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US Rep. Tulsi Gabbard says fire Hawaii VA director
Question of the Day
HONOLULU (AP) - U.S. Rep. Tulsi Gabbard called for Hawaii’s top Veterans Affairs health care official to be fired Friday, saying he was dishonest with the public about wait times for veterans trying to get medical appointments.
Wayne Pfeffer, director of the VA Pacific Islands Health Care System, told The Associated Press that he will not step down but apologized for any misunderstanding about how long veterans wait.
An internal audit released Monday by the federal Department of Veteran Affairs said new patients in Hawaii wait an average of 145 days - nearly five months - to see a primary care physician, the longest wait by far in the nation.
Gabbard said she and other members of Hawaii’s congressional delegation were misled when they recently met with Pfeffer about wait times, and they were led to believe wait times were much shorter.
Gabbard wrote a letter Friday to Sloan Gibson, acting secretary of Veterans Affairs, asking Gibson to take immediate action.
In the letter, Gabbard explained that she met with Pfeffer on June 5. At that meeting, Pfeffer told Gabbard and others that the wait time for newly registered veterans to get an appointment with a primary care physician was around 30 days, she said. But after the audit was released reporting much longer wait times, she asked Pfeffer about the discrepancy and he denied ever discussing wait times at the June 5 meeting with congressional staff, Gabbard said.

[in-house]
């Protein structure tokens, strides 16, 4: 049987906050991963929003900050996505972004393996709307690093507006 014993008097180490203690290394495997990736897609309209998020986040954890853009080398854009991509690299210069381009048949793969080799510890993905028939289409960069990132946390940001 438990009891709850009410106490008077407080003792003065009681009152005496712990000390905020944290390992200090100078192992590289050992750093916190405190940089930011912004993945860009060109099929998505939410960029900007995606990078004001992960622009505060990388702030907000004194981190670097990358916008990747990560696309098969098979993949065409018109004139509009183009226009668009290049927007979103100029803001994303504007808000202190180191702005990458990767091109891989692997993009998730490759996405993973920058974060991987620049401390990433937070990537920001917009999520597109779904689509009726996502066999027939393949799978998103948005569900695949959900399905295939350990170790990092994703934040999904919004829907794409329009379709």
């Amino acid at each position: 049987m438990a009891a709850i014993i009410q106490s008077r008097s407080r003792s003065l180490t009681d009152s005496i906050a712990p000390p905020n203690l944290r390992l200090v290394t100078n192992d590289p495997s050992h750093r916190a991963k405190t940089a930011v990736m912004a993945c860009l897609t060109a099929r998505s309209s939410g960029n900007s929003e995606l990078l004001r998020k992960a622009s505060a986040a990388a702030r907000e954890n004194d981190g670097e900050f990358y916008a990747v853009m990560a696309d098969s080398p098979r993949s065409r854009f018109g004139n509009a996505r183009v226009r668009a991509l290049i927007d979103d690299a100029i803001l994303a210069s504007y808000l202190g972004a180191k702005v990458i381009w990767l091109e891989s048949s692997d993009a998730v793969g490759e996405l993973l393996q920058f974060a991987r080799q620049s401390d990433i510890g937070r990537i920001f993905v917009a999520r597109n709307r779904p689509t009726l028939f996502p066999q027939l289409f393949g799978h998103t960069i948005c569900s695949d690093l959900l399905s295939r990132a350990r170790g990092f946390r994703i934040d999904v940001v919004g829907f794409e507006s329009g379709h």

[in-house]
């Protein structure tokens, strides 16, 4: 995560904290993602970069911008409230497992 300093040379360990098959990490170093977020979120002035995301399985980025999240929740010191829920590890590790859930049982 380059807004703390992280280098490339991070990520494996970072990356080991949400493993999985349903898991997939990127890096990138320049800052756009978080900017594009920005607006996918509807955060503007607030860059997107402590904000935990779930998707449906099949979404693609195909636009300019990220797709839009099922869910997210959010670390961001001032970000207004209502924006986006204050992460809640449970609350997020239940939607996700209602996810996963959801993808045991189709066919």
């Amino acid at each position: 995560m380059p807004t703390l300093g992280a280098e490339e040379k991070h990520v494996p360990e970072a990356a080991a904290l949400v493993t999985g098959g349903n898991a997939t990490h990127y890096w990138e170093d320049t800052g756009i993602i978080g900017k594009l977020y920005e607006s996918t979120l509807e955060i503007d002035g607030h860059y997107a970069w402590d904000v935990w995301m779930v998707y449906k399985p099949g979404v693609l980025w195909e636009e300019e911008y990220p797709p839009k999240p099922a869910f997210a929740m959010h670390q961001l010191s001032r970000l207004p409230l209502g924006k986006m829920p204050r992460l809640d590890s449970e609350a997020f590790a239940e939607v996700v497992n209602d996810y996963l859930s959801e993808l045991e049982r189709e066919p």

“This blatant display of dishonesty undermines the nature of public service,” Gabbard said in her letter to Gibson. “Additionally, it reflects an arrogant disregard for our veterans, and being held accountable to the American people.”
Pfeffer told the AP that he knew before the audit was released that veterans sometimes waited 100 days or more for their first appointment.
“I didn’t know it would say 145 days on the report. It varies every day,” Pfeffer said in an interview. “I knew it was in that range, but I wasn’t sure what date the report was going to use.”
Pffeffer said he told congressional staffers that the wait was about 50 days, but he was referring to the wait time for veterans once the VA called them back to set an appointment.
“I tried to explain what I could, maybe I wasn’t clear enough, but I certainly wasn’t trying to deceive her,” Pfeffer said. “I knew the information was coming out on Monday, so it wouldn’t have made any sense to mislead her.”
Pfeffer has been on the job for eight months, he said.
U.S. Sen. Brian Schatz also was at the June 5 meeting and was troubled by the discussions.
“There’s two ways to look at this,” Schatz said. “One is that they knew about the wait times but failed to tell us, and the other is that they didn’t know about the wait times. Either way, that’s deeply problematic.”
Schatz called on the Office of the Inspector General within the Department of Veterans Affairs to investigate the Hawaii VA after he received multiple complaints alleging that staff of the VA hospital were instructed to delete information from their computers about wait times. The complaints came from both inside and outside the VA, Schatz said.
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